A newly developed carbon nanotube material could help lower the cost of fuel cells, catalytic converters and similar energy-related technologies by delivering a substitute for expensive platinum catalysts.
A team of researchers from Harvard University have invented a way to keep any metal surface free of ice and frost. The treated surfaces quickly shed even tiny, incipient condensation droplets or frost simply through gravity. The technology prevents ice sheets from developing on surfaces - and any ice that does form, slides off effortlessly.
In the past 100 years, 11 Nobel Prizes have been awarded to nearly two dozen people for the discovery or theoretical explanation of such cold materials - superconductors and Bose-Einstein condensates, to name two - yet a unifying theory of these extreme behaviors has eluded theorists. Physicists have now discovered a commonality among these materials that can be used to predict or even design new materials that will exhibit such unusual behavior.
The Health Council of the Netherlands has published a draft report in which a committee of the council advices on the implementation of an exposure registry and a system of health monitoring when working with engineered nanoparticles.
Recent studies have shown that microporous membranes can facilitate migration of epidermal cells, enabling the development of a seal that resists movement of fluid and microorganisms and therefore improving the implant life. Researchers have now devised a simple but innovative approach that combines both of these aspects simply by coating silicon nitride microporous membranes with a conformal coating of ultrathin ultrananocrystalline diamond films.
Das Institut für Laserphysik der Universität Hamburg hat gemeinsam mit vier Universitäten in Grossbritannien, Frankreich und Griechenland eine europäische Graduiertenschule zum Thema Quantensensoren eingeworben.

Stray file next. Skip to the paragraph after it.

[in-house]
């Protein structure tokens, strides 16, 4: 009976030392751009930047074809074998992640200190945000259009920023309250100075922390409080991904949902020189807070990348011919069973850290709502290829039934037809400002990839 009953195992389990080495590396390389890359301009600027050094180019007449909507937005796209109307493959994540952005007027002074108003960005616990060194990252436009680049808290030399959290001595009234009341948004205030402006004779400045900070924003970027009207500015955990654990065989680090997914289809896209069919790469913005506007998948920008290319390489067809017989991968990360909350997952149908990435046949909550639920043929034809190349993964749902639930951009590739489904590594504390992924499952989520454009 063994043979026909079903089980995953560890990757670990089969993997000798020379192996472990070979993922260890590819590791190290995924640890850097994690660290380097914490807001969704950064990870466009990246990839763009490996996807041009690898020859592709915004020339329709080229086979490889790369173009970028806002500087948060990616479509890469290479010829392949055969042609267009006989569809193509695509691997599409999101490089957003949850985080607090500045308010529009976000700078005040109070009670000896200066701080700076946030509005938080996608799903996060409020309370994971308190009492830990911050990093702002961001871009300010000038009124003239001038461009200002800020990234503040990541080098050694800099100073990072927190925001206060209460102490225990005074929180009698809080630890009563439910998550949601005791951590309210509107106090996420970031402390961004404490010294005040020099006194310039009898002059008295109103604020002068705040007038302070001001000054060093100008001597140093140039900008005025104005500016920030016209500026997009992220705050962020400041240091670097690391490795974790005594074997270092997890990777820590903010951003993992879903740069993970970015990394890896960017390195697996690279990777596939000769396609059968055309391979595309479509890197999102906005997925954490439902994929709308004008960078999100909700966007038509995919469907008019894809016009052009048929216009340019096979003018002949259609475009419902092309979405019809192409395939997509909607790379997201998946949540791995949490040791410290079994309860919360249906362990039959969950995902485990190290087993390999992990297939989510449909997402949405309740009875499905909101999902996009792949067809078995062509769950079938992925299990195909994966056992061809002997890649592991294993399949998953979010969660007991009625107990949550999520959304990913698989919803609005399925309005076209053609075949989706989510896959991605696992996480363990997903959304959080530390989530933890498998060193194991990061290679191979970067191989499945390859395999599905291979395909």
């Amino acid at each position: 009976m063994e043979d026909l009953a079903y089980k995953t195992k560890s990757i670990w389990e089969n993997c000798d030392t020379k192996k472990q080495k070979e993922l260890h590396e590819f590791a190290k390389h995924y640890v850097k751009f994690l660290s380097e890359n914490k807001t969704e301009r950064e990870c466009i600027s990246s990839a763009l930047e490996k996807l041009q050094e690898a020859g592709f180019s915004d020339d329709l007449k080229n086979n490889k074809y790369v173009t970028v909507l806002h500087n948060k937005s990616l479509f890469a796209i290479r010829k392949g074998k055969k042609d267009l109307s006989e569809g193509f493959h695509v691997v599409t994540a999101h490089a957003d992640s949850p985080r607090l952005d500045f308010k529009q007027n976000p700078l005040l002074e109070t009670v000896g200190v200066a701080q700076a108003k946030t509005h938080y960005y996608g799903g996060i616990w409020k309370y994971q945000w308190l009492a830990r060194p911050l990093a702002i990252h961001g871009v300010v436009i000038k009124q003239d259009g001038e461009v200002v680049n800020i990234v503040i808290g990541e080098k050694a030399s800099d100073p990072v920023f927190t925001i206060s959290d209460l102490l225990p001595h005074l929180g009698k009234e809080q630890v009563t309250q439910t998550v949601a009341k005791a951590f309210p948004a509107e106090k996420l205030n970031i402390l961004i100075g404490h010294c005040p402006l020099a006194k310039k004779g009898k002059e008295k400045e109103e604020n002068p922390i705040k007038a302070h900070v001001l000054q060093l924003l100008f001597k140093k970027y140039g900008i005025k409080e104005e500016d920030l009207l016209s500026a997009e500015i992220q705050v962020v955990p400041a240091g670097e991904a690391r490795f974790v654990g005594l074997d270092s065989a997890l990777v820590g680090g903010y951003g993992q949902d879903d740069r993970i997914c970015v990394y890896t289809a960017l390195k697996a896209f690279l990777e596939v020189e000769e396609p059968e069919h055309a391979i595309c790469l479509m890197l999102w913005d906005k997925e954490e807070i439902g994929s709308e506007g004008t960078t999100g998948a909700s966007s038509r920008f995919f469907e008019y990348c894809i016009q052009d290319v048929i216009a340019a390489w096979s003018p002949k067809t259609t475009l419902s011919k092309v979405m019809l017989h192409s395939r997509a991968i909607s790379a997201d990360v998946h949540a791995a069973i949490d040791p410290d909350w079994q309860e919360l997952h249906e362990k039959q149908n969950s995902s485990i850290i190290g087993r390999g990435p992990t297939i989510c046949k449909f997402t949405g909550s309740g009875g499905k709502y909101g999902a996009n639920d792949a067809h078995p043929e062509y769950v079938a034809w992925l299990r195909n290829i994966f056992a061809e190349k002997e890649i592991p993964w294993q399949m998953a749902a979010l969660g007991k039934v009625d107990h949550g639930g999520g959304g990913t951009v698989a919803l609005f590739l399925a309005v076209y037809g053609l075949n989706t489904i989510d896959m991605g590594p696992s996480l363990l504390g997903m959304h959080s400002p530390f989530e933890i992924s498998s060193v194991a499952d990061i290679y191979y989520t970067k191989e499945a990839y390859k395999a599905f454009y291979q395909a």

The collaboration agreement sets the framework for future collaboration projects between imec and Tohoku University where students, research staff, and professors will be exchanged between both organizations.
An international team of scientists, funded in the UK by the Biotechnology and Biological Sciences Research Council (BBSRC), has uncovered the structure of the protective protein coat which surrounds many bacteria like a miniature suit of armour.
A group of Swiss researchers from UNIGE, HUG and the University of Basel have developed a veritable 'time bomb,' a treatment for atherosclerosis that can recognize the diseased areas and treat only them.
Enabling bioengineers to design new molecular machines for nanotechnology applications is one of the possible outcomes of a study by University of Montreal researchers that was published in Nature Structural and Molecular Biology today.
A solicitation posted today calls for development of nanoplatforms that treat a variety of diseases. Such nanoparticle therapeutic platforms could be rapidly modified to treat a broad range of diseases, but more importantly will be based on safe and effective technologies.